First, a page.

Post #9.11, Wednesday, June 24, 2020

Historical setting: A dark age on the Saxony Shore of Gaul

         The guard at the garrison gate tells me the older soldier with the shirt of mail is staying here in the servant’s quarters of the officer’s barracks. He is not in his quarters just now. I can wait on this bench at the guard station.

         At this waking Nic has found me asleep on the bench. “Nic! My Brother, Nic, so sorry you caught me napping, I’m still in the habit of fourth watch. I meant to stay awake.”

         Time doesn’t mark our greeting hands, grins, this amazement from both that we could find one another again. Dear God, thank you.

         “I feared I would never see you again, Brother Lazarus! I wasn’t even sure you would get my message and know to come here; and then I learned the centurion was taking us on to a different port for my pay and exit because there was no more harbor here at Constantia. I had no idea how I would ever find you again.”

         “How did you come? I thought I was keeping careful watch at the old harbor.”

         “I came here by land. ‘tis a long walk on the cliffs above the beaches from the next town with a harbor.”

         “I’ll bet so.”

         Nic yammers on. “I got here yesterday and went straight to the church looking for the monk with a scrambled mind. But the priest said they had no monks at all, scrambled or sane, so I came back and slept on my worry. Then I realized God may be calling me to care for others, and I had so selfishly withdrawn the gift that the priest thought I was giving. So immediately, this morning I went to find the priest again, and give my true alms at the church. I waited what may have been an eternity at the church then the priest came up from the beach with a group of parishioners and orphans, singing and celebrating like they’d been to the next coming of Jesus! The priest said he recognized you, and sent you up here to find me.  Thank you Jesus!”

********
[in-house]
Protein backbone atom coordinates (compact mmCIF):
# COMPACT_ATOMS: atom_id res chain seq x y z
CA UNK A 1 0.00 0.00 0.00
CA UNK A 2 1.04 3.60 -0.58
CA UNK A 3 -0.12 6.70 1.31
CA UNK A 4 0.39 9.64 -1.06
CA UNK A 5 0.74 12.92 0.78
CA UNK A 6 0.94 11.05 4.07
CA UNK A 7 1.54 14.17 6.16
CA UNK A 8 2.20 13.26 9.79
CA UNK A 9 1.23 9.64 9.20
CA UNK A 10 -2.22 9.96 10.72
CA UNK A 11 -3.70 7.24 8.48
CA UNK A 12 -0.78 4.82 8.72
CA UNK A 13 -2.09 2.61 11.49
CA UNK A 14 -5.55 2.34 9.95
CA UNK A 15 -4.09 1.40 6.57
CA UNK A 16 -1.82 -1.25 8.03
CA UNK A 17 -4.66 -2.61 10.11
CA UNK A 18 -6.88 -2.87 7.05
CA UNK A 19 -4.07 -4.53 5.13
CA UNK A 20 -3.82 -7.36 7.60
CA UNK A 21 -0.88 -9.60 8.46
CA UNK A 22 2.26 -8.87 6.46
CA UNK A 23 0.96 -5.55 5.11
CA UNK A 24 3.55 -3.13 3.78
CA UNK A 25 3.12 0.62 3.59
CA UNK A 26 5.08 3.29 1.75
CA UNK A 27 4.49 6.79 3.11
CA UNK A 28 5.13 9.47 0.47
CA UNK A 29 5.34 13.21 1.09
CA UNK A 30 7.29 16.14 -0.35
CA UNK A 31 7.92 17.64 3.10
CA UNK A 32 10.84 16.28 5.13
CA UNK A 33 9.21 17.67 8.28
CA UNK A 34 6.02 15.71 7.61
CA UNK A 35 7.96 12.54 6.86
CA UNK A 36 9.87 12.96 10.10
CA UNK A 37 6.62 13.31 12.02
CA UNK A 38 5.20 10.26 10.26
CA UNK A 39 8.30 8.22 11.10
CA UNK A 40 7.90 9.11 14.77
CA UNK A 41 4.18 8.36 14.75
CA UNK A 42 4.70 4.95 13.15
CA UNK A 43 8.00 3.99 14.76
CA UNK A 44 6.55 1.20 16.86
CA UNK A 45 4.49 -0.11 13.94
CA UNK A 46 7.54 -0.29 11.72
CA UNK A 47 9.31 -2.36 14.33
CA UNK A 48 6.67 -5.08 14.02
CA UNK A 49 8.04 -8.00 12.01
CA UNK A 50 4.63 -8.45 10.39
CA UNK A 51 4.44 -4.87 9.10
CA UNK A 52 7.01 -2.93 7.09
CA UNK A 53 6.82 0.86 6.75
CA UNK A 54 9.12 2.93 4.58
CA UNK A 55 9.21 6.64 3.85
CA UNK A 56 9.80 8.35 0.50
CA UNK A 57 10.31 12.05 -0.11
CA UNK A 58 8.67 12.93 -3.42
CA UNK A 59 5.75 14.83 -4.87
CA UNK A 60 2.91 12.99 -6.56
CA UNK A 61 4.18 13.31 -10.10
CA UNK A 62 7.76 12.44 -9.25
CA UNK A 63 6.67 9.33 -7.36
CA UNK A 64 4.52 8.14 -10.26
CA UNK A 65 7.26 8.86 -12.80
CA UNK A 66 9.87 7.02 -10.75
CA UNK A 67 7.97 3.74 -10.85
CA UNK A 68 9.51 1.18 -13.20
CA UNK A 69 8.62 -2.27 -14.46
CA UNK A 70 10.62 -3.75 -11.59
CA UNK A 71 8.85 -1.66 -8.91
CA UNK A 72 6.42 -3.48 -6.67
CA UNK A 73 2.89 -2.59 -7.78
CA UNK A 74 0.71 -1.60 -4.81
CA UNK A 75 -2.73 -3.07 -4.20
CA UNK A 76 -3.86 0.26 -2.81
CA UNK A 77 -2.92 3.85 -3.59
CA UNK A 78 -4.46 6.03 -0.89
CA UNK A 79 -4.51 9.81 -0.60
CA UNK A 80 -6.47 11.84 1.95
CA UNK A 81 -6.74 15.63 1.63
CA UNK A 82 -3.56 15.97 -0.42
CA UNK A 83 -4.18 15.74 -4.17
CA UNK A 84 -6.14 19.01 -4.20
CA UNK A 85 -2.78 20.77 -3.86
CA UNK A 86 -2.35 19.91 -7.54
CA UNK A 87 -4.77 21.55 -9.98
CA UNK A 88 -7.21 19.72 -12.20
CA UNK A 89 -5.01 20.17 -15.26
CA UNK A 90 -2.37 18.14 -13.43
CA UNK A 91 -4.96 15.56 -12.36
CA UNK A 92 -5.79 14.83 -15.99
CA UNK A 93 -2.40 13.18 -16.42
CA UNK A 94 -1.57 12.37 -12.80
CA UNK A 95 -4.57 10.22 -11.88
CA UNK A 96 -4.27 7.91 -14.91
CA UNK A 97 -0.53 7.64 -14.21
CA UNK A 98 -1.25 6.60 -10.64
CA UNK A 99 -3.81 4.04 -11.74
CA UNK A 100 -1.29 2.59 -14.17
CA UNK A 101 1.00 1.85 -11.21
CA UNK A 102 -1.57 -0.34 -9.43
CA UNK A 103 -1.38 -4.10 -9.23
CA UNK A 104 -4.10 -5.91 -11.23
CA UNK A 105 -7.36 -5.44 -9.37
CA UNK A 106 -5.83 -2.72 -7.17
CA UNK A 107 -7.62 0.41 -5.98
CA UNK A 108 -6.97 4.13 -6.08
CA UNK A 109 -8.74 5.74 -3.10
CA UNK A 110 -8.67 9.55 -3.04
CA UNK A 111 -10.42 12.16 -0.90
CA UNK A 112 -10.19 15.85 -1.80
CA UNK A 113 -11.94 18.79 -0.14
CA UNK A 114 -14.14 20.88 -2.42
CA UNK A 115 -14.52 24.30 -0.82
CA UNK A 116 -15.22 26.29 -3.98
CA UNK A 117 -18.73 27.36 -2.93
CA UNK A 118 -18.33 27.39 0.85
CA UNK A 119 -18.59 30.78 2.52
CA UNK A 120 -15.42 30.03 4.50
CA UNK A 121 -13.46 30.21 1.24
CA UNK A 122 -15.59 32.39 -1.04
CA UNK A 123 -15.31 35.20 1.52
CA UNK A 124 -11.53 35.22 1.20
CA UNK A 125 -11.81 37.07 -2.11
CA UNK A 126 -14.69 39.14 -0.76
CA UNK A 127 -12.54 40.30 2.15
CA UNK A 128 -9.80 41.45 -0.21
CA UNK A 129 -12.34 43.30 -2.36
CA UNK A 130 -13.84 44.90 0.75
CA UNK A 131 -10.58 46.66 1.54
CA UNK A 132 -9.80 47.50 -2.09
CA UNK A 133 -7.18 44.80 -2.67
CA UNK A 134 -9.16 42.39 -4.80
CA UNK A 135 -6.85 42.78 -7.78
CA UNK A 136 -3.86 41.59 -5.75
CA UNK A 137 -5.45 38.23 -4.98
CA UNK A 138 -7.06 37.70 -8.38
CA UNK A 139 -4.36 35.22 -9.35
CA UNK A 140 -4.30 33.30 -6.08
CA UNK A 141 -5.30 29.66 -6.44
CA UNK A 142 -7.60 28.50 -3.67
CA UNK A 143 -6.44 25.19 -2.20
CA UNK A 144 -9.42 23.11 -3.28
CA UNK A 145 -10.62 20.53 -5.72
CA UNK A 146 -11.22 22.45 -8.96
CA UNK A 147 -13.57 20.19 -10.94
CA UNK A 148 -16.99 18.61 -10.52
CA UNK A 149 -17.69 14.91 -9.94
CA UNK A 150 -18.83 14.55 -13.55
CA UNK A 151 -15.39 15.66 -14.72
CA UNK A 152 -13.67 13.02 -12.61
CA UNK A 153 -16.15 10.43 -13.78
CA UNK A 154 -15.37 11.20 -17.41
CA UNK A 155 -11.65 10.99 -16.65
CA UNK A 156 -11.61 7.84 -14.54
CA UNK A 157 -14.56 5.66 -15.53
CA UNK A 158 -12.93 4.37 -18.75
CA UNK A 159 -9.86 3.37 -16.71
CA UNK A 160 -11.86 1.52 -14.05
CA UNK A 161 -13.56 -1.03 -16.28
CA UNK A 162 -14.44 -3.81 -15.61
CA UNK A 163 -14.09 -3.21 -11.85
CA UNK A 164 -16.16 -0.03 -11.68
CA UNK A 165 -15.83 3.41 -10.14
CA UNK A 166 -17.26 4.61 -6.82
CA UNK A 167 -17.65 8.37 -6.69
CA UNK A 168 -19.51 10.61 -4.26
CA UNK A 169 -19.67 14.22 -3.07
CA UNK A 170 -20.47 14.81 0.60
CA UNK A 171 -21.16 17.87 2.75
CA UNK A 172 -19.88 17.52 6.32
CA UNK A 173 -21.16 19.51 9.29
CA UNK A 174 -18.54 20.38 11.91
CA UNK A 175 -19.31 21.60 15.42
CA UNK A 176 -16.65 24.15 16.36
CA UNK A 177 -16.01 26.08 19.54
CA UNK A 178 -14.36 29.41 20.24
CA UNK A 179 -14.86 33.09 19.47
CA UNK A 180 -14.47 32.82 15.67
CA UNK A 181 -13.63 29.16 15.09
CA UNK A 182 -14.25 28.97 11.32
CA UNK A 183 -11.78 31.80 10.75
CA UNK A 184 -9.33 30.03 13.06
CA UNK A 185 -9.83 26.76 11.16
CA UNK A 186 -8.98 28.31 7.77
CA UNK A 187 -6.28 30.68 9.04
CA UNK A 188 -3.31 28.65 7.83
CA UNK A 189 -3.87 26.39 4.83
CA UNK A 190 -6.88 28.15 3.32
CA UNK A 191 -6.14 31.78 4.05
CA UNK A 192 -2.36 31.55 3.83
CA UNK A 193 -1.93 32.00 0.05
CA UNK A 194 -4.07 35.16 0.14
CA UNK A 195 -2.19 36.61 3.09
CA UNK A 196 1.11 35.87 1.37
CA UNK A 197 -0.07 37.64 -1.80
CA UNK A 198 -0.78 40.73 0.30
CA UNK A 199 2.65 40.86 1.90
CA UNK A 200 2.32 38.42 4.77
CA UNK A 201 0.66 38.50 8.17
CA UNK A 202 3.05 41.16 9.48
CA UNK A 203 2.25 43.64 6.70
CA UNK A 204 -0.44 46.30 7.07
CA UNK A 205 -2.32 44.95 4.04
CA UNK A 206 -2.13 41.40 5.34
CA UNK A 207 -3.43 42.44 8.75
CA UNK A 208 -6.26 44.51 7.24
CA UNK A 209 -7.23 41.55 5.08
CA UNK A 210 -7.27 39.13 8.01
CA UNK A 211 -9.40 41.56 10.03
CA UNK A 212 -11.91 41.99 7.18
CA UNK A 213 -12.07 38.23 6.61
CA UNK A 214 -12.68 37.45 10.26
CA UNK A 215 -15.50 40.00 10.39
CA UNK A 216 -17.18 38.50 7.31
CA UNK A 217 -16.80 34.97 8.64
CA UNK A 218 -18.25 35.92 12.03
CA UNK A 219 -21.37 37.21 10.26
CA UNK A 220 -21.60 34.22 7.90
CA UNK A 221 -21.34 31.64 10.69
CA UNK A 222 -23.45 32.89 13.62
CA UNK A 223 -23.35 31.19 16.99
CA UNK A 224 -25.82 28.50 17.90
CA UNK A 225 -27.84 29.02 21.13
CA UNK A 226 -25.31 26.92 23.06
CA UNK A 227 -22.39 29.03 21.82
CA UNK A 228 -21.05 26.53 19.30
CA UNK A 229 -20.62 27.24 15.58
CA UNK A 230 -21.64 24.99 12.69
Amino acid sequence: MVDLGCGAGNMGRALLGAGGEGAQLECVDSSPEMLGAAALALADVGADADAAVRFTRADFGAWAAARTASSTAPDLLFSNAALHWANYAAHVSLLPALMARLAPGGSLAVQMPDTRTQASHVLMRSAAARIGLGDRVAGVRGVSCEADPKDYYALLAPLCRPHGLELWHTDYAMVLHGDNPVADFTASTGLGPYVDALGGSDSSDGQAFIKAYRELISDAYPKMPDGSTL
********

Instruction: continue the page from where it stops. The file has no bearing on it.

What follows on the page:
So, this night our thanksgivings to God are aloud in antiphony. Nic is snoring before I even get to say, “And thank you for saving my feet for the new sandals I’ve been given this day. Amen.”

(So now what? Come again Thursday.)

Published by J.K. Marlin

Retired church playwright learning new art forms-- fiction writing, in historical context and now blogging these stories. The Lazarus Pages have a recurring character -- best friend of Jesus -- repeatedly waking to life in various periods of church history and spirituality.

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